Promote Best Practices
Our 25-plus years of experience in the carpet sector have yielded a holistic system that leverages consumer choices, as well as business and community partnerships toward the ultimate goal of freeing children from bondage — giving them a chance to lead normal lives filled with school, play and family. With the GoodWeave System, tested and proven as an effective model for combating child labor, we are expanding our reach by focusing on capacity-building efforts and promoting best practices. We know that to achieve our mission of stopping child labor permanently, we must accelerate efforts, create partnerships, and spur the uptake of our successful model in new sectors and geographies.
Expansion to New Sectors and Regions
Building on our experience in carpets, in recent years GoodWeave expanded to new sectors, including home textiles and apparel. Home textiles and apparel are now part of GoodWeave’s core work and we apply our International Standard within these supply chains in South Asia. With a goal of continuing to share our model and expand reach, we have worked in two additional sectors: brick-making in Nepal, and the tea industry in India.
Capacity Building Unit
GoodWeave’s Capacity Building Unit (CBU) aims to transfer and imbed best practices from the GoodWeave System to other organizations, multiplying the impact for children and communities. In collaboration with partners, such as nongovernmental organizations (NGOs) and companies, we train stakeholders to adapt and apply elements of our model. We’re actively seeking partners who want to build on our proven success — and amplify it. Read more below about our expansion and capacity-building work in apparel, bricks and tea. Resources, such as our best practice briefs, workers’ rights videos, and other products, are available free of charge to stakeholders committed to ending child and forced labor. For questions about partnering and training on the GoodWeave System, email CapacityBuilding@goodweave.org.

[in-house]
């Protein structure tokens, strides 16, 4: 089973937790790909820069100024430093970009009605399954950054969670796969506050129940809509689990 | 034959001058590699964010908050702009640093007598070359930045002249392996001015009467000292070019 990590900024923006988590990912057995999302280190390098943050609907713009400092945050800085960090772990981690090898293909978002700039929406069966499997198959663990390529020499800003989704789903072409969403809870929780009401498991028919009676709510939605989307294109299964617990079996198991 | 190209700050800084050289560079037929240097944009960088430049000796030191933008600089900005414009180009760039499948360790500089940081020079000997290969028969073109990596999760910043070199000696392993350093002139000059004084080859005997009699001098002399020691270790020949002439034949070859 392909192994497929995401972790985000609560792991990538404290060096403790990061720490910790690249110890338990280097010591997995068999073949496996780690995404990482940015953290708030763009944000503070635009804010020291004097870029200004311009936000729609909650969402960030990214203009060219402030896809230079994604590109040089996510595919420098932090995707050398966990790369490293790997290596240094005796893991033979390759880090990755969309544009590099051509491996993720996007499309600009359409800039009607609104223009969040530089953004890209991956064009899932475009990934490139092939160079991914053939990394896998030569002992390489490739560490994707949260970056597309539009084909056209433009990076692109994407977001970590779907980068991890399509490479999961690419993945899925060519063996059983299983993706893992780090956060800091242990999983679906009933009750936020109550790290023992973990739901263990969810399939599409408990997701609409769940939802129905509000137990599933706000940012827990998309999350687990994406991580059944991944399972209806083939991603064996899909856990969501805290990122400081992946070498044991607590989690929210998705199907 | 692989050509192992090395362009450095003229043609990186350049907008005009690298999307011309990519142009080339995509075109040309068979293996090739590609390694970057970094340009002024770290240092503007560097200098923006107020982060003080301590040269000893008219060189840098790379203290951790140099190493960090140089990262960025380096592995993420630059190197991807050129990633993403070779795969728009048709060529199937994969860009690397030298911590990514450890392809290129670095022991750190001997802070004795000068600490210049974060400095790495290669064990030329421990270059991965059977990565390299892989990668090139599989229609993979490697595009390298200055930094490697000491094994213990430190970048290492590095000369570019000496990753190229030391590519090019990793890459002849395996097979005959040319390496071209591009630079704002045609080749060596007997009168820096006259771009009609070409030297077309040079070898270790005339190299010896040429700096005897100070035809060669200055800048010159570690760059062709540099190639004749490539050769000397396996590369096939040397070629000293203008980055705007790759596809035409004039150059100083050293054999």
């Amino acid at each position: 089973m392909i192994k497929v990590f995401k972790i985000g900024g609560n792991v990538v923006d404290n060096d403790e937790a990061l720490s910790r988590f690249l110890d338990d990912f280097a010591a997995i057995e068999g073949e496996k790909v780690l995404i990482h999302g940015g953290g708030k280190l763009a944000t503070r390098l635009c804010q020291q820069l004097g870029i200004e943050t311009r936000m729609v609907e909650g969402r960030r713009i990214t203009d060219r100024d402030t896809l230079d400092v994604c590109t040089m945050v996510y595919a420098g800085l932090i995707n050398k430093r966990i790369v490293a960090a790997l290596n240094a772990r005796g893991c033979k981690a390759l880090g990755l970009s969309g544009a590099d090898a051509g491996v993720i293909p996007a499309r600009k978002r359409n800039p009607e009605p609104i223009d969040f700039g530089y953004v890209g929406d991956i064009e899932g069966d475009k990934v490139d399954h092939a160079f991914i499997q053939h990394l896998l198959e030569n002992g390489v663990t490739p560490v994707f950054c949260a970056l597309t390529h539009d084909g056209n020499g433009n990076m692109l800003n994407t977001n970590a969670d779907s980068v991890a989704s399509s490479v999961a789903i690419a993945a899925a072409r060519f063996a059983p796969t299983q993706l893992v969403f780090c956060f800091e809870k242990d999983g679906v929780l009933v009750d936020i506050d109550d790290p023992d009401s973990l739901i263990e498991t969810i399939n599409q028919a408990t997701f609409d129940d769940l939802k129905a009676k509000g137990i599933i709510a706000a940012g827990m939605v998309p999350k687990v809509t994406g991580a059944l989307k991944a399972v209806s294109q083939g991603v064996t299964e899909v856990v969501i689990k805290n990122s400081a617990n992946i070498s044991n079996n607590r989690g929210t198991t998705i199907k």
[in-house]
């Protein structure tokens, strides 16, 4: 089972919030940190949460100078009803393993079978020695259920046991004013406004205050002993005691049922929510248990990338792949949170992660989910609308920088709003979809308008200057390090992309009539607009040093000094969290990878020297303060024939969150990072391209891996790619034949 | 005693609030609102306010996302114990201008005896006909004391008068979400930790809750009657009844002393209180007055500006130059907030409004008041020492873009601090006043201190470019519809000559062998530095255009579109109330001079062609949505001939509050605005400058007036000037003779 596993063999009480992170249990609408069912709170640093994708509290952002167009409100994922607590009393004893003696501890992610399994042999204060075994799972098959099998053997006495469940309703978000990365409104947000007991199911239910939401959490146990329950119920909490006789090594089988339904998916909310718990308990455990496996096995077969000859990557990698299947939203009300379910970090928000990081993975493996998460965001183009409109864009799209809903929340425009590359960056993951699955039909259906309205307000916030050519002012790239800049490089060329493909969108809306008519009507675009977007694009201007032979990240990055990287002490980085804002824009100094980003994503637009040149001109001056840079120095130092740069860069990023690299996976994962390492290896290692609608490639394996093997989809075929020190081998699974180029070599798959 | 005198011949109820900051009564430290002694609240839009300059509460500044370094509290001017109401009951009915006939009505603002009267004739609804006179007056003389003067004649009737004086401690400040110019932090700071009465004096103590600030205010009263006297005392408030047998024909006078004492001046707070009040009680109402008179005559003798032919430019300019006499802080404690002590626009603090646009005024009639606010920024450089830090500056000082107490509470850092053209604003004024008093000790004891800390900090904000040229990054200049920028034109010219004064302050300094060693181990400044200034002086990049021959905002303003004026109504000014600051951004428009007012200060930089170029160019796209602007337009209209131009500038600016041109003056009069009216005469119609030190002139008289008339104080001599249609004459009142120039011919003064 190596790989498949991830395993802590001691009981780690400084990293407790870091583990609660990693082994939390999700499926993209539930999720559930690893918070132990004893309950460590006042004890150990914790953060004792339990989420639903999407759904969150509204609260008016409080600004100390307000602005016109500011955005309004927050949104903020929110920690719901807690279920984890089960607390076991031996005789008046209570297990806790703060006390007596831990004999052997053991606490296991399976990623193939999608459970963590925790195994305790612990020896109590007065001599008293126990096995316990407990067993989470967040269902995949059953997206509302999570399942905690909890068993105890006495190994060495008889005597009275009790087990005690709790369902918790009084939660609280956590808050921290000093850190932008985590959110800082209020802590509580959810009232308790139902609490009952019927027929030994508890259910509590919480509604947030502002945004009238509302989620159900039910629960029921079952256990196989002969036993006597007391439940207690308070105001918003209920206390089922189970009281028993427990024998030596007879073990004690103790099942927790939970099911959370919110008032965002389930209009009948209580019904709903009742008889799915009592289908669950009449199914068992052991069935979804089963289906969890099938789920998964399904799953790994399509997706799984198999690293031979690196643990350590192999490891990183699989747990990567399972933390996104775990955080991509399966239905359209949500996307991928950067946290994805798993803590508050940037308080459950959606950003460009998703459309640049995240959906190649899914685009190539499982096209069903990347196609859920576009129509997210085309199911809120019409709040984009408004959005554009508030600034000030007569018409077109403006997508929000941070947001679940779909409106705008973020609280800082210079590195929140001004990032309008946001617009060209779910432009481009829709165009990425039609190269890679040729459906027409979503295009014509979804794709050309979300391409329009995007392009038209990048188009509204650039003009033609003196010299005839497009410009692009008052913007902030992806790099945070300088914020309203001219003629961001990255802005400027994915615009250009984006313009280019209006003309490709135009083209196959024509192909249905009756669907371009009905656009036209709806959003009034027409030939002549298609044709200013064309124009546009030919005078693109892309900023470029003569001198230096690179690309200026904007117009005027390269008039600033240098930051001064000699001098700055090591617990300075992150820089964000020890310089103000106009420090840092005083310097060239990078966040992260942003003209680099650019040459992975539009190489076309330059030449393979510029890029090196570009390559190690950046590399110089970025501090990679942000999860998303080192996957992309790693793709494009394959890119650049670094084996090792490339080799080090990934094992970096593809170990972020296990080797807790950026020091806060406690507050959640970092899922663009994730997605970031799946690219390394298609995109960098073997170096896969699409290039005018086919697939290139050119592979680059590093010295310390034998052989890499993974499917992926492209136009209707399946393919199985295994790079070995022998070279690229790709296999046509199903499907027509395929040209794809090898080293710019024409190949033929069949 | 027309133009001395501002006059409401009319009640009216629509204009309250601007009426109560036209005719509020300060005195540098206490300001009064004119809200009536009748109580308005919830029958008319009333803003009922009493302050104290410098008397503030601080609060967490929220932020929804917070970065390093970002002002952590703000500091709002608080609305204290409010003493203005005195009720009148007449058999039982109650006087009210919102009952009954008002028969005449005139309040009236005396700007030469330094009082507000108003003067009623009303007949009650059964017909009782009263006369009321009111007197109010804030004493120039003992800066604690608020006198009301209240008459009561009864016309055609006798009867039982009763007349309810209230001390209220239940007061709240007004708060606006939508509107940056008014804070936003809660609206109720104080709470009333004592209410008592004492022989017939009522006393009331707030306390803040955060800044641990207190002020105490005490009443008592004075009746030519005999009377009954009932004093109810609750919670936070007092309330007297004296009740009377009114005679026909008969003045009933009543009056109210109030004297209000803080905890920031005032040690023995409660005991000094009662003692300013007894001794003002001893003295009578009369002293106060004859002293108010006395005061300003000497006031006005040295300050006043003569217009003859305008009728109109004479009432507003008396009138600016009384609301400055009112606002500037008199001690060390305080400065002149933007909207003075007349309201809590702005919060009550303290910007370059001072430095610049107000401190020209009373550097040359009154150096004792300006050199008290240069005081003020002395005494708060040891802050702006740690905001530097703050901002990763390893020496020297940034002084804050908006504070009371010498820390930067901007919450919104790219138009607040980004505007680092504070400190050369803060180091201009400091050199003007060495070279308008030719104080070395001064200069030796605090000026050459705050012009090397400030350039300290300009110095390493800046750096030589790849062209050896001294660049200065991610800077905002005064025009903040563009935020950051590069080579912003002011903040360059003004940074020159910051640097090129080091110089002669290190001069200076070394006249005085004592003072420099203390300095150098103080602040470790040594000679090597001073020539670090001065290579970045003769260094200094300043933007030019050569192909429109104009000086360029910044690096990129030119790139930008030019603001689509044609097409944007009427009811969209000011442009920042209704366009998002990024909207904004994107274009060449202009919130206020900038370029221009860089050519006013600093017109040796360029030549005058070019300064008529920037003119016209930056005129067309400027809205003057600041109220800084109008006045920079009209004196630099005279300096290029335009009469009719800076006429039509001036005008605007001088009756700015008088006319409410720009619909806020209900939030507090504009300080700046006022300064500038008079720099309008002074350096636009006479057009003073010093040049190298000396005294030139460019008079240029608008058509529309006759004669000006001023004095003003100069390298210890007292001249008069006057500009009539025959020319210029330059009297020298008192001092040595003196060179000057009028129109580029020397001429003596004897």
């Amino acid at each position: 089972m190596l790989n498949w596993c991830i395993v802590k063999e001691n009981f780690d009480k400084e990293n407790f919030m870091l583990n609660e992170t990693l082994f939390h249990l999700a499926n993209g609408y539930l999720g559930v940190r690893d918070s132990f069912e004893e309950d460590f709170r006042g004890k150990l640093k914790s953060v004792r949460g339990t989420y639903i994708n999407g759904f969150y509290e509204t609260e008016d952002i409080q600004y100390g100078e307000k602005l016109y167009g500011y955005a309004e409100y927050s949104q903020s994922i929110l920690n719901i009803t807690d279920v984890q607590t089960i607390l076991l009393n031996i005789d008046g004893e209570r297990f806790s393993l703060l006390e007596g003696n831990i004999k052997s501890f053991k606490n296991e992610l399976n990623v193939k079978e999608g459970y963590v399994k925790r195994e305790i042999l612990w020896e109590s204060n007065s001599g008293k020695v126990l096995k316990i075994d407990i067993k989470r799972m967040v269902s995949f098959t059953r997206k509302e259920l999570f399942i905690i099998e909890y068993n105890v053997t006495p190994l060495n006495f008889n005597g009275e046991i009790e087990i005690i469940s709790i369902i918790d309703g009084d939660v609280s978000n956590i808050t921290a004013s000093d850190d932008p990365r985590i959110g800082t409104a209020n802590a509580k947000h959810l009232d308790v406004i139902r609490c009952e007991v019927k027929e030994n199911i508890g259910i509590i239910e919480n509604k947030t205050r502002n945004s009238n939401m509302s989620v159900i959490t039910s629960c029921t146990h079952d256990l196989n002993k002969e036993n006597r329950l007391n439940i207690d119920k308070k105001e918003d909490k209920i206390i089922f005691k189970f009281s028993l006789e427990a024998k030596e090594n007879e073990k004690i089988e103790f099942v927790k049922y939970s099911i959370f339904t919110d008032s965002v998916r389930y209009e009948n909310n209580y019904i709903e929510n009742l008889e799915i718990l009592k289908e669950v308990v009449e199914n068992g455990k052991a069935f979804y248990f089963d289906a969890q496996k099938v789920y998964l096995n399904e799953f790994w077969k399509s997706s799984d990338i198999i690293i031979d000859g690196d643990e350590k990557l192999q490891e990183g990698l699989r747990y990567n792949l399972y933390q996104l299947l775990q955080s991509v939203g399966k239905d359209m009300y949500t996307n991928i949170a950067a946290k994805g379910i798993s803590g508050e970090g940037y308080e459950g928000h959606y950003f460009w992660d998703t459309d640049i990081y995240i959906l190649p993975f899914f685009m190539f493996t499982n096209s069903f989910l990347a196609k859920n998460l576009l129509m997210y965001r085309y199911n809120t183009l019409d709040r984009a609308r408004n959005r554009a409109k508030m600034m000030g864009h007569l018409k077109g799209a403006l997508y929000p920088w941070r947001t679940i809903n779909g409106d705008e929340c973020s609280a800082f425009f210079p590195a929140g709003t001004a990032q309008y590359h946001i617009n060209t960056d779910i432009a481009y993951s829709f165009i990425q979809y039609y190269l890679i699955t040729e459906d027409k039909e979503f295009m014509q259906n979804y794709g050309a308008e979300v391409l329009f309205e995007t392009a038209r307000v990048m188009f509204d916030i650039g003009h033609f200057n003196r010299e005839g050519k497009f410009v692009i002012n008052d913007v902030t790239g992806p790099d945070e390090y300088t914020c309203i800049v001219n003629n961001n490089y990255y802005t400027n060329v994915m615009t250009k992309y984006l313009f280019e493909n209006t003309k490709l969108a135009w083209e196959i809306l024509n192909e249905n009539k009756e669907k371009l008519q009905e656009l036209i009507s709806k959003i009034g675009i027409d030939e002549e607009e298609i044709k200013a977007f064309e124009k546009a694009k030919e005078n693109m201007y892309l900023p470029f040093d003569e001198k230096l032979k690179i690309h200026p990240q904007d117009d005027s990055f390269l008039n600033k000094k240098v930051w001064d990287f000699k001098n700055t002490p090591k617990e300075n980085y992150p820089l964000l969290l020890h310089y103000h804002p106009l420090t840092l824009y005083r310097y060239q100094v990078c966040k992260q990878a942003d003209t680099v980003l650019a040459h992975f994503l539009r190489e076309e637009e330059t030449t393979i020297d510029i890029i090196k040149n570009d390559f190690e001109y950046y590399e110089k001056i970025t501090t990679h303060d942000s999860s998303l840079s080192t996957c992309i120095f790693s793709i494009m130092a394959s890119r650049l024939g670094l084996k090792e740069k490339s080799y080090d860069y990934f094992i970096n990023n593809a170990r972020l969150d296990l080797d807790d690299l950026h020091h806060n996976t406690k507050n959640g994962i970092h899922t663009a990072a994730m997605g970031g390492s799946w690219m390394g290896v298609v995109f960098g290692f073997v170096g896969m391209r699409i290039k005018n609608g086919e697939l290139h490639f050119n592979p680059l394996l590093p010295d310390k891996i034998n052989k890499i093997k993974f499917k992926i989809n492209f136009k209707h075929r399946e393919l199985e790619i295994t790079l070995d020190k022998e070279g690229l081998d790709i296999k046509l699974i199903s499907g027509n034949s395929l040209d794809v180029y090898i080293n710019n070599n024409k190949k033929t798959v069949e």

With fast growing due diligence legislation requirements from governments across the world and pressure from consumers to know where their clothes are made, apparel companies are exceedingly focused on transparency and traceability. GoodWeave has applied its proven model refined over the last 25+ years in rugs and carpets to the apparel industry to help companies move their supply chains closer to child and forced labor free sourcing. Through a unique program that links tier one audit systems to GoodWeave’s deep supply chain due diligence, remediation and prevention process, brands and retailers can identify issues in production and put in place measures that ensure supply chains are free of all forms of worker exploitation. The end-result is a high level of assurance against child labor, protection for thousands of apparel workers, and education for their children — the best form of prevention.
Hidden Supply Chains in Bangladesh pilot project